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Housing for All

by Werner Rugemer Monday, Jan. 27, 2020 at 2:28 PM

Housing as a human right is subverted by the right of speculation. The Vienna Housing Fund buys up potential property and prevents speculation. Rents in Vienna are much lower than in Munich. The state must intervene since private developers cannot build affordable units

Housing shortages in the EU

Apartments instead of wooden boxes

The European Citizens' Initiative "Housing for All" calls for a social housing policy to make housing affordable again for all

A facade in Vienna shows what is already reality in Barcelona...

Photo: Willfried Gre/Picture Alliance

By Werner Rügemer

[This article published in August 2019 is translated from the German on the Internet,]

The impulse came from Vienna, the European city with the most public housing: We are founding a Europe-wide citizens' initiative! Our demand: affordable housing for all! Housing is a human right!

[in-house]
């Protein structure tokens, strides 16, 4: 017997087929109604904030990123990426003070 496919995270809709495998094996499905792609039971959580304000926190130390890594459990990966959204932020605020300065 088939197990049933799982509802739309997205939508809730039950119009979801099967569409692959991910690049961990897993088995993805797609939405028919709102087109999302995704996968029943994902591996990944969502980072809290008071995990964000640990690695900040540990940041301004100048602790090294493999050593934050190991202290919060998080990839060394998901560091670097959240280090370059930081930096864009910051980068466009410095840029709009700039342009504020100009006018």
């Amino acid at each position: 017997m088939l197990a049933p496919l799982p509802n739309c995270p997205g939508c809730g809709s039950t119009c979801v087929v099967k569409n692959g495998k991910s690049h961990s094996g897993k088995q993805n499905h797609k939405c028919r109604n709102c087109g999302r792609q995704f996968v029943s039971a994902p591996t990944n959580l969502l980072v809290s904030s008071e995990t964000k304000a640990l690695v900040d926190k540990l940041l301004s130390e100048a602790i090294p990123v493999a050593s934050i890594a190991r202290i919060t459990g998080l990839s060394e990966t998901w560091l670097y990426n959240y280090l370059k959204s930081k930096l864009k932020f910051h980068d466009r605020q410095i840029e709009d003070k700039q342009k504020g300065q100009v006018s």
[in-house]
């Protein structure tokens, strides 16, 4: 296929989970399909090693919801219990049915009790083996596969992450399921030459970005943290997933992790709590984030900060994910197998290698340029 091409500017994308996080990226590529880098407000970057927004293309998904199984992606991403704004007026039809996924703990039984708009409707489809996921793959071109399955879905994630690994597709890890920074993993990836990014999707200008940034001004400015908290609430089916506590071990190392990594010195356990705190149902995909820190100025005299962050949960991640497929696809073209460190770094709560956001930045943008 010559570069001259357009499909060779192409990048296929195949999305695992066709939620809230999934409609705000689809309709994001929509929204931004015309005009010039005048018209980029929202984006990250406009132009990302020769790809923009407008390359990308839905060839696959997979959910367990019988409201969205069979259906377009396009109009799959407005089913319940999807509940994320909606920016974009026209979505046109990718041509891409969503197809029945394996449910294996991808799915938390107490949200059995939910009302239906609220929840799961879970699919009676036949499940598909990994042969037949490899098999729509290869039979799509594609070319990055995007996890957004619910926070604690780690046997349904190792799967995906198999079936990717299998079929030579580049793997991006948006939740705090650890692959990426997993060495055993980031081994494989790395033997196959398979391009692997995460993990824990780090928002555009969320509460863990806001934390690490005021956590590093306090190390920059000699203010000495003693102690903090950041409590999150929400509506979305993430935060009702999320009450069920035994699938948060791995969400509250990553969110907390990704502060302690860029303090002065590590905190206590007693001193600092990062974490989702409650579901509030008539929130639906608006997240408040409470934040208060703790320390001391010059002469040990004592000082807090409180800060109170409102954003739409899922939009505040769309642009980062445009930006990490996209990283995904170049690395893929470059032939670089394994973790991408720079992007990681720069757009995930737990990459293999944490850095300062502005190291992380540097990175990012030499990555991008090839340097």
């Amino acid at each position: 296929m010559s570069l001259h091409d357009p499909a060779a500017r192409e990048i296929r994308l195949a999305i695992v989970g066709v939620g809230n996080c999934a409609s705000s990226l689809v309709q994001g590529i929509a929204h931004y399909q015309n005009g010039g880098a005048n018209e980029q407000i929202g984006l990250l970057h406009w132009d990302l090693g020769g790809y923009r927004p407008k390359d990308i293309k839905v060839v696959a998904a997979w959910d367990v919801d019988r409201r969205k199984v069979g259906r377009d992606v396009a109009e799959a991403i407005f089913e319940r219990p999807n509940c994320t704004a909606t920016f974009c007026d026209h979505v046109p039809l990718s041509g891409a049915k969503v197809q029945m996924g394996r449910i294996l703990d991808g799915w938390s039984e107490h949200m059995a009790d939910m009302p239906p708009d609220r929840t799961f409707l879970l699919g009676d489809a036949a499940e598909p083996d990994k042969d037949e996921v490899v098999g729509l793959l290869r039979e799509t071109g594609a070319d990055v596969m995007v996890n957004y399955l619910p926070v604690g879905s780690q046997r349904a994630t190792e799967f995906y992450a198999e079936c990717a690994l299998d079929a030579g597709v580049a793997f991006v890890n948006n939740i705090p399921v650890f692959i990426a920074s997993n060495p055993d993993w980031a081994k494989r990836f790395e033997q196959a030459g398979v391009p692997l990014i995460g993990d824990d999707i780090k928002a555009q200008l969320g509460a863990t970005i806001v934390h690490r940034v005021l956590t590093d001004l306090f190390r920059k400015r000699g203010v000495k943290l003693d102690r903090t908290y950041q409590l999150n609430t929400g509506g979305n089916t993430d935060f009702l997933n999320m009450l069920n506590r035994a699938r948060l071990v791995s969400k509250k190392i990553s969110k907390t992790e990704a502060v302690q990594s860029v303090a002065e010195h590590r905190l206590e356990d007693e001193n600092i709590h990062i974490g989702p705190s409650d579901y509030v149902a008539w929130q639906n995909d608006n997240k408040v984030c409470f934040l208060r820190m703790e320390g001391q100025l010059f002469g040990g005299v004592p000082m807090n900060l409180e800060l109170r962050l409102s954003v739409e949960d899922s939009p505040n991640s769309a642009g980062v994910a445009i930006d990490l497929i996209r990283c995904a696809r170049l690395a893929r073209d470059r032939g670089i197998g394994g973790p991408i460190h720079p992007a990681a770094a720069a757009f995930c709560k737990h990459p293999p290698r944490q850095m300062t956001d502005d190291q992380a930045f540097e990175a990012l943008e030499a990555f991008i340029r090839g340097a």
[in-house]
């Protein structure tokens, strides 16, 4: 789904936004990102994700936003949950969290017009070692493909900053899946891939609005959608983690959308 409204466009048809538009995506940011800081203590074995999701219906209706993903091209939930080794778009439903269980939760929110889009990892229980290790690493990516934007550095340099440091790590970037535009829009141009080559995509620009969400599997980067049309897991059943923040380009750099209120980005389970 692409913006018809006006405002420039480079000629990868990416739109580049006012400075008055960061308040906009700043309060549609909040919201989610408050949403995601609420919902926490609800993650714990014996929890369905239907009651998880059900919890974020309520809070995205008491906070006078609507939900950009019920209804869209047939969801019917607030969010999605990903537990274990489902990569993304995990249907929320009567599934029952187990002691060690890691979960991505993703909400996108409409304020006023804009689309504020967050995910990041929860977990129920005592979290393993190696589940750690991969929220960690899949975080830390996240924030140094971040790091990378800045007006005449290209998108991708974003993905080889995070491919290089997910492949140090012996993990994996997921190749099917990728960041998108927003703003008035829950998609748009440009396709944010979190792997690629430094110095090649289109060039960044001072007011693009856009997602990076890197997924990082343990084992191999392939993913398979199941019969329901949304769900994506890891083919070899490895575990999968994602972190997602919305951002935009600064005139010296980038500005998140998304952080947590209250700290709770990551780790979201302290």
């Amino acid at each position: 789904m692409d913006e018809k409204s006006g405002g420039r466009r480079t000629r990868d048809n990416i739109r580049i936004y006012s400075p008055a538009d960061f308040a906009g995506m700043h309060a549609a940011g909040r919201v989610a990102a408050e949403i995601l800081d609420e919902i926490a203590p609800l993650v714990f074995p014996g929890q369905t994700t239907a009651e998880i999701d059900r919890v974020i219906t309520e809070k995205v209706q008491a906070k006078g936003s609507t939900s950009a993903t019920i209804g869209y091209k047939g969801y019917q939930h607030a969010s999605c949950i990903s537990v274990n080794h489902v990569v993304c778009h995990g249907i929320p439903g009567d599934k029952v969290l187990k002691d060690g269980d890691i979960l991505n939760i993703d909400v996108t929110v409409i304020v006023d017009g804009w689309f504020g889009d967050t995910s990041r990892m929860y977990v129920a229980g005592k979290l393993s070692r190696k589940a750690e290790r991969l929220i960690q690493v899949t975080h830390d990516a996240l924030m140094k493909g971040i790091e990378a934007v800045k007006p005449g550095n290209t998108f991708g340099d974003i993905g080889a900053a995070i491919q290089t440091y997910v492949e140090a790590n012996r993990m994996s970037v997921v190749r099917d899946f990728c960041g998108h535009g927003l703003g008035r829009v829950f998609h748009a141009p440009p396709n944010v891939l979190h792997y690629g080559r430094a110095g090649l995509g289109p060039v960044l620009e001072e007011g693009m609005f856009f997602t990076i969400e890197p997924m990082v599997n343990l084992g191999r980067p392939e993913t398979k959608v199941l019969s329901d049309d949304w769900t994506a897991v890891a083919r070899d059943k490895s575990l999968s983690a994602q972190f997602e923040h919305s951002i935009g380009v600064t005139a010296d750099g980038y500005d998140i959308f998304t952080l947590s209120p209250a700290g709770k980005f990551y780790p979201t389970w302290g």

"Large investors speculate on high yields and buy up whole districts. Fact is: The unbridled capital market will never provide broad sections of the population with affordable housing. This is where national politics must intervene and the EU must create better conditions", says the initiative's spokeswoman, Karin Zauner-Lohmeyer from Vienna. She works in public housing in the Austrian capital. "We must radically counter this incomprehensible, inhuman speculation! This is destroying our society, and this is the soil of the radical right in Europe! We must set an example!"

Trade unions participate

Thus, in March 2019, seven citizens from Austria, Croatia, Spain, Portugal, Sweden, Cyprus and Germany founded the European Citizens' Initiative (ECI) "Housing for All! The initiative has its office in Vienna. In the meantime, 48 national and international initiatives, trade unions, tenants' associations, architecture and student groups and research institutes are involved. From Germany, the DGB, Mieterbund and Attac are involved.

The initiative aims to collect at least one million signatures in the EU states by 18 March 2020. In Germany there must be at least 72,000 valid votes. If these come about, the European Commission and the European Parliament must deal with the demands.

Housing policy is subject to the respective national governments. But the EU is responsible for some framework conditions.

That is why the ECI:

1. the EU limits its state aid to poor "problem groups". This must be changed, because housing shortages have long since affected the majority of dependent employees.